In both instances, when I pulled the cables out of the Renogy Inverter boxes, I wondered whether they were the correct size. Our auto electrician specifically mentioned they were under sized, and ran two new cables for both inverter installation.

Interestingly, the positives come with two cables, and I’m wondering whether Renogy expect you to run two cables to the inverter. Either way, its not the right way of doing things and you are better off replacing the cables with something much heavier duty.

Remember, at 3000W, you are drawing nearly 250 amps. That’s a heap of power, and when your cables are too small you make heat, and ultimately create a fire risk if you aren’t careful.

New inverter
We had new cables made for both installations as the ones that they come with are questionable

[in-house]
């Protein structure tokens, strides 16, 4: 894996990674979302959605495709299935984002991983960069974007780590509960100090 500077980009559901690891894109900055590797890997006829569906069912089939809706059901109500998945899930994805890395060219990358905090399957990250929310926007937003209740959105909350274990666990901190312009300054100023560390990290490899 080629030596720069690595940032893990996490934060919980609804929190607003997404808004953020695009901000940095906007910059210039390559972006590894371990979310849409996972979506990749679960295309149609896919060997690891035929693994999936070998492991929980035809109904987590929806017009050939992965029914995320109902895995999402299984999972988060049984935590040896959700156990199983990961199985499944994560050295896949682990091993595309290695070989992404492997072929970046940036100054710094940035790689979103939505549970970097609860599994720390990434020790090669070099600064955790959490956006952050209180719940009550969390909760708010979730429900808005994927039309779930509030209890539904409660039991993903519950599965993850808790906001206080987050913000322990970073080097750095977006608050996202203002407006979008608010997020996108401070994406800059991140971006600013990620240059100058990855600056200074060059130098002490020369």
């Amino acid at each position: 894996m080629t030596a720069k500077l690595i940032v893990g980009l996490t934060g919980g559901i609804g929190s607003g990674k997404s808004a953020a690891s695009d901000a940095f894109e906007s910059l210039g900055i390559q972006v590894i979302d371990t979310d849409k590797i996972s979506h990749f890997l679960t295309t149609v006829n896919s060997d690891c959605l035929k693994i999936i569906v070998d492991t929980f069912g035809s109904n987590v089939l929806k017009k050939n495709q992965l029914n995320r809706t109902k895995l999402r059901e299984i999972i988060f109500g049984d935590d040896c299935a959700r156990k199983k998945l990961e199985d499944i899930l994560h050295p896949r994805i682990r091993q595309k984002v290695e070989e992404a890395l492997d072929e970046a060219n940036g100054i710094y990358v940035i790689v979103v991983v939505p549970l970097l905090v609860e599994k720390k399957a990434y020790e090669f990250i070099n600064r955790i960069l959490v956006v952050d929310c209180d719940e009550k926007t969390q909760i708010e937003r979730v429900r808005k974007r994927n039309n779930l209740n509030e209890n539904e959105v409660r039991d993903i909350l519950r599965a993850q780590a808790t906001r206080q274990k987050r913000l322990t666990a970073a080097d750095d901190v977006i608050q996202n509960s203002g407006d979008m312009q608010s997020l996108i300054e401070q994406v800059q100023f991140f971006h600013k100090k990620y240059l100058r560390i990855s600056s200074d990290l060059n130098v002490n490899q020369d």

It doesn’t come with a fuse

I’m surprised that the Renogy inverter kit doesn’t come with a fuse. You should always run one, and having to buy your own is a bit average when many other kits come with them. Again, its not the end of the world, but you need a fuse and will have to get one.

The fan runs regardless of temperature

Now, I never really noticed this as both of our inverters are in spots where I either can’t hear them at all, or you’d have to stand really close to hear it.

However, the Renogy inverter is set on a timer to run the fan, and it comes on regardless of whether you are running a 1500W appliance, or a 30W battery charger.

In our scenario this is irrelevant and I couldn’t care less, but if you had one mounted under your bed, or near your head in a camper trailer it would probably be quite annoying. I’ve read of people wiring them up to a temperature sender (so it only comes on when its warm), but from the factory they come on and off a lot.